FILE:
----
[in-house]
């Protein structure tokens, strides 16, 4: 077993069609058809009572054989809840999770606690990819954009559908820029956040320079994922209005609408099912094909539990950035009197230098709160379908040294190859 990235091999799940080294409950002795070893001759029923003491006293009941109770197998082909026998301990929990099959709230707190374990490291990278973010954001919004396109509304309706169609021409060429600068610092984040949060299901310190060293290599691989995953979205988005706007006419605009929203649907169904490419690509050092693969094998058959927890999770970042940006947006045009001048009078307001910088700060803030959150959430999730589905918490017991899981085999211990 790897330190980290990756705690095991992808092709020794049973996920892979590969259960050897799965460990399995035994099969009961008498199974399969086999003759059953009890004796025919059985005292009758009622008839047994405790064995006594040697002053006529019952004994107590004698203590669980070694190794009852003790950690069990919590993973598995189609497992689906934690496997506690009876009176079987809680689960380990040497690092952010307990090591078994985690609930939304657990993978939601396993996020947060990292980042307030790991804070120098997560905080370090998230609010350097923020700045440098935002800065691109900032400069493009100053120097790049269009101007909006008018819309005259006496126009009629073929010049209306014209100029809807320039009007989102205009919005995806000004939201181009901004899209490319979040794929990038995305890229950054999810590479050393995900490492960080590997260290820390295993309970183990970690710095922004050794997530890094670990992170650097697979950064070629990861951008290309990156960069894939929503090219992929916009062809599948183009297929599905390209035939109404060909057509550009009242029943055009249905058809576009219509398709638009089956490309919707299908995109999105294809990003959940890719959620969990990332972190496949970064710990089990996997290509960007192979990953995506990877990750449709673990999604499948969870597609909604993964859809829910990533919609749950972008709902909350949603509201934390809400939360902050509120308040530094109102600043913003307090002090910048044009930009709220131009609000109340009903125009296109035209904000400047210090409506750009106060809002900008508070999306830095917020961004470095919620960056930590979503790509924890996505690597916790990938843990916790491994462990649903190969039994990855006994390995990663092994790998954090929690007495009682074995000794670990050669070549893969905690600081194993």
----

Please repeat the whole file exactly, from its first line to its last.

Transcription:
[in-house]
């Protein structure tokens, strides 16, 4: 077993069609058809009572054989809840999770606690990819954009559908820029956040320079994922209005609408099912094909539990950035009197230098709160379908040294190859 990235091999799940080294409950002795070893001759029923003491006293009941109770197998082909026998301990929990099959709230707190374990490291990278973010954001919004396109509304309706169609021409060429600068610092984040949060299901310190060293290599691989995953979205988005706007006419605009929203649907169904490419690509050092693969094998058959927890999770970042940006947006045009001048009078307001910088700060803030959150959430999730589905918490017991899981085999211990 790897330190980290990756705690095991992808092709020794049973996920892979590969259960050897799965460990399995035994099969009961008498199974399969086999003759059953009890004796025919059985005292009758009622008839047994405790064995006594040697002053006529019952004994107590004698203590669980070694190794009852003790950690069990919590993973598995189609497992689906934690496997506690009876009176079987809680689960380990040497690092952010307990090591078994985690609930939304657990993978939601396993996020947060990292980042307030790991804070120098997560905080370090998230609010350097923020700045440098935002800065691109900032400069493009100053120097790049269009101007909006008018819309005259006496126009009629073929010049209306014209100029809807320039009007989102205009919005995806000004939201181009901004899209490319979040794929990038995305890229950054999810590479050393995900490492960080590997260290820390295993309970183990970690710095922004050794997530890094670990992170650097697979950064070629990861951008290309990156960069894939929503090219992929916009062809599948183009297929599905390209035939109404060909057509550009009242029943055009249905058809576009219509398709638009089956490309919707299908995109999105294809990003959940890719959620969990990332972190496949970064710990089990996997290509960007192979990953995506990877990750449709673990999604499948969870597609909604993964859809829910990533919609749950972008709902909350949603509201934390809400939360902050509120308040530094109102600043913003307090002090910048044009930009709220131009609000109340009903125009296109035209904000400047210090409506750009106060809002900008508070999306830095917020961004470095919620960056930590979503790509924890996505690597916790990938843990916790491994462990649903190969039994990855006994390995990663092994790998954090929690007495009682074995000794670990050669070549893969905690600081194993």